Theoretically, in pricing derivatives, most textbooks refer to the risk-free rate. What is obtainable in practice? The risk-free rate or the LIBOR rate?


Before 2007, LIBOR was commonly used for risk-free rate. It was a good proxy because it was quite close to the OIS rates. Since 2007, the LIBOR–OIS spread has spiked and became unstable. Therefore, LIBOR is no longer a good proxy for discounting. Nowadays, Banks usually use OIS for modelling.

Read the wikipedia article on OIS-LIBOR spread. John Hull has a very popular paper on the subject.

| improve this answer | |
  • 1
    $\begingroup$ John Hull said: "Most derivatives dealers now use interest rates based on overnight indexed swap (OIS) rates rather than LIBOR when valuing collateralized derivatives. For non-collateralized transactions, most dealers continue to use LIBOR rates for valuation." $\endgroup$ – noob2 Jul 26 '16 at 12:57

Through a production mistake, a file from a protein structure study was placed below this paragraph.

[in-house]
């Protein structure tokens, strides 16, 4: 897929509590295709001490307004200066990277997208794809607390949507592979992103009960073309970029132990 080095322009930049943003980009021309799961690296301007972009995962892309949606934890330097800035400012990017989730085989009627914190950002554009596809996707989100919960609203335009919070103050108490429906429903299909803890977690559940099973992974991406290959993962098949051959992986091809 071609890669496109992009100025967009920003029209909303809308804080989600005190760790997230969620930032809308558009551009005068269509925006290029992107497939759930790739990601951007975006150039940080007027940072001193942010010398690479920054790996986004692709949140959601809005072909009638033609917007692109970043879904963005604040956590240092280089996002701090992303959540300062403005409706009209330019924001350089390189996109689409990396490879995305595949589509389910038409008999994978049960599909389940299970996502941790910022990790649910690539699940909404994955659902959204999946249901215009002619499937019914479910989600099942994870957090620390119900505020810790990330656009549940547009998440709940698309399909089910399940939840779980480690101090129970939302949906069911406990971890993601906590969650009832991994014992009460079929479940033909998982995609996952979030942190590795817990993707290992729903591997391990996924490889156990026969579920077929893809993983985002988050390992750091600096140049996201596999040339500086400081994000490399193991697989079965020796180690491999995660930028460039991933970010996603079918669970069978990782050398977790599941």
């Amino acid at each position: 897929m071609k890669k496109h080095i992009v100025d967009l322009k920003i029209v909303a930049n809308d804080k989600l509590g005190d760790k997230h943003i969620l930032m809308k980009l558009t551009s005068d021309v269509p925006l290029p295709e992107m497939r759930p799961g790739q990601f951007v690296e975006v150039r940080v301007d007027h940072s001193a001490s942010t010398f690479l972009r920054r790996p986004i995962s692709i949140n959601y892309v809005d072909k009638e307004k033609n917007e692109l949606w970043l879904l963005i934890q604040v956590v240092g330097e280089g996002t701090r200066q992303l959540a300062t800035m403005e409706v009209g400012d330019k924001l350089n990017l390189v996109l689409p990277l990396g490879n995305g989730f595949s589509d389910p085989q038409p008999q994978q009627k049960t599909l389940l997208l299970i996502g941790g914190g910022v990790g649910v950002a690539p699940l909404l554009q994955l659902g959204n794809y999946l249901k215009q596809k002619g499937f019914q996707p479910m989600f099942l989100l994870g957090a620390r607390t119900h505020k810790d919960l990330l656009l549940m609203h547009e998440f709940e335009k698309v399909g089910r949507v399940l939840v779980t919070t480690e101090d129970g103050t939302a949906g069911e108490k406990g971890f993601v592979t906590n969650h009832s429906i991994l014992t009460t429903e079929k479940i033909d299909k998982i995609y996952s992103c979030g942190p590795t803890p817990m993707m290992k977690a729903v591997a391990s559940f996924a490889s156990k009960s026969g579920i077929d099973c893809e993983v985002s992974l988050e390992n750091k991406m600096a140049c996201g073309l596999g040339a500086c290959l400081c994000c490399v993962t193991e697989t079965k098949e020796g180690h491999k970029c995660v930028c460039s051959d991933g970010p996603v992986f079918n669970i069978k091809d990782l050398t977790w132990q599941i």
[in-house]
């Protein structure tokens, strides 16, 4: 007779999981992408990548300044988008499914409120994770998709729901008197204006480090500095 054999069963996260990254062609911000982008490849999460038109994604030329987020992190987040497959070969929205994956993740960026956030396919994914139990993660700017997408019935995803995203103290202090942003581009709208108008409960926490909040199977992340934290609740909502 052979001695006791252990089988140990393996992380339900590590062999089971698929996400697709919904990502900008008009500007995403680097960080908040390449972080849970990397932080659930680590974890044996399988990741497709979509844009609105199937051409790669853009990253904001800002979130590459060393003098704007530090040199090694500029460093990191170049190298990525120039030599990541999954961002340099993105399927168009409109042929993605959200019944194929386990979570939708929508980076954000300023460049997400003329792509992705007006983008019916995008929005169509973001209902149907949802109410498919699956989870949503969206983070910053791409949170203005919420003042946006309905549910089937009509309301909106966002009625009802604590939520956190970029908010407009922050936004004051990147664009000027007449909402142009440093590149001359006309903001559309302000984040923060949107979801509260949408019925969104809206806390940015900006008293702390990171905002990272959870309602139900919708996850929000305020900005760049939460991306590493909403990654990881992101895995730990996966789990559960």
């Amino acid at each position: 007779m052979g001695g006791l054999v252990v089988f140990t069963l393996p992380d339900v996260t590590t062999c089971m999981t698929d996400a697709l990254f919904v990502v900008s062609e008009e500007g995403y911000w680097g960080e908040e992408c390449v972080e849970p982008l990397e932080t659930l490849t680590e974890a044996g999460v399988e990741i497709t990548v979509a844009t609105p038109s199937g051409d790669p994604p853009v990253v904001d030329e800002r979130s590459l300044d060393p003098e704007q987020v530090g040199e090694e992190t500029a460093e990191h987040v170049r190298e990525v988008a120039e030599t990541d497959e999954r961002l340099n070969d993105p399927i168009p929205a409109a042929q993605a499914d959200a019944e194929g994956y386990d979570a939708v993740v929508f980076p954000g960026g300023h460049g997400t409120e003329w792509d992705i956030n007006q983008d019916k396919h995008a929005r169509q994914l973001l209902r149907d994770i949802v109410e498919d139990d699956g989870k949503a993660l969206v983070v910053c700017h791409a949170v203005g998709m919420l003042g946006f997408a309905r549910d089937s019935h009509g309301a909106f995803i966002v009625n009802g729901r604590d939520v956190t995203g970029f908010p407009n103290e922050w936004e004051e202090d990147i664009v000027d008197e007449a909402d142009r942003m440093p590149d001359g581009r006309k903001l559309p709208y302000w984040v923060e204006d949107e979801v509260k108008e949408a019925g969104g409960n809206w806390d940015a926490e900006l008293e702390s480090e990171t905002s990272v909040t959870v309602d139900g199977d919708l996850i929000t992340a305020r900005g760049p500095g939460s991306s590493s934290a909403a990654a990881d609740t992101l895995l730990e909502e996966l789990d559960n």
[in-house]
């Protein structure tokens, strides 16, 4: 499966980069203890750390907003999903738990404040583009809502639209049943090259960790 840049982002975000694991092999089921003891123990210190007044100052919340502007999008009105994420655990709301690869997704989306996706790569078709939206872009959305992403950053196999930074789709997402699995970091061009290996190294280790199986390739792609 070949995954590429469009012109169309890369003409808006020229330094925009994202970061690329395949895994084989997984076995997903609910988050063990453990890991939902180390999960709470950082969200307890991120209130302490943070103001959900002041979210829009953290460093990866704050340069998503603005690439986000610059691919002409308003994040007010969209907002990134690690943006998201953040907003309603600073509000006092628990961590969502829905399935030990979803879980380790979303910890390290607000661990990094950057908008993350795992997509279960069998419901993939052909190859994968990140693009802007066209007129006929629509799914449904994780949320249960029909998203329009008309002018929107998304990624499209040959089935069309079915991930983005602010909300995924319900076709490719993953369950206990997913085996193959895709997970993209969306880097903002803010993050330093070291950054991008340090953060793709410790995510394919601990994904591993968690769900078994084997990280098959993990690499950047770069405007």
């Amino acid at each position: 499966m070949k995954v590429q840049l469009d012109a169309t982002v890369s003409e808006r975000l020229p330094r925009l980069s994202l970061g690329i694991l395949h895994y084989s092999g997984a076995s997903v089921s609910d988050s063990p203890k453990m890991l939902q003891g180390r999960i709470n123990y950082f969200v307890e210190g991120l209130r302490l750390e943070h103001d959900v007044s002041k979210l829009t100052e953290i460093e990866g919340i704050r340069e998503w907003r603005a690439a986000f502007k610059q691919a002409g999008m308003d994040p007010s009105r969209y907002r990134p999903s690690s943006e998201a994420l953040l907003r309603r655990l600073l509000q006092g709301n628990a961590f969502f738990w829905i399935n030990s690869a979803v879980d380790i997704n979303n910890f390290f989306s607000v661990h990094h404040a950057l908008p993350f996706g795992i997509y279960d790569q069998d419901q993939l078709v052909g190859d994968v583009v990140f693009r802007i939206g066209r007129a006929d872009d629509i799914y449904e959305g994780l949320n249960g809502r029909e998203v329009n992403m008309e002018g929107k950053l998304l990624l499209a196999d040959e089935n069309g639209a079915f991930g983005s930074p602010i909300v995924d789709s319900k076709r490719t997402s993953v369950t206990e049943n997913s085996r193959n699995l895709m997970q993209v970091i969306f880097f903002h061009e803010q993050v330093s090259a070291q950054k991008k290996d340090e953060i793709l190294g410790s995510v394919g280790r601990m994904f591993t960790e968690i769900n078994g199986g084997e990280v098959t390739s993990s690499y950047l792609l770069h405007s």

• $\begingroup$ I was actually concerned about adding a risk premium to the risk-free rate vs using a risk-free rate directly in fx futures pricing. $\endgroup$ – Akinyinka Akintunde Jul 26 '16 at 15:20
  • $\begingroup$ @AkinyinkaAkintunde If you add a risk premium, then it's not a risk-free rate anymore? $\endgroup$ – HelloWorld Jul 26 '16 at 15:44
  • $\begingroup$ @Student T Yes, it will no longer be risk-free. but will that be appropriate in pricing forwards? $\endgroup$ – Akinyinka Akintunde Jul 28 '16 at 16:50
  • $\begingroup$ @AkinyinkaAkintunde I think you should start a new question, so other people can join (not just you and me) $\endgroup$ – HelloWorld Jul 28 '16 at 16:51

Your Answer

By clicking “Post Your Answer”, you agree to our terms of service, privacy policy and cookie policy

Not the answer you're looking for? Browse other questions tagged or ask your own question.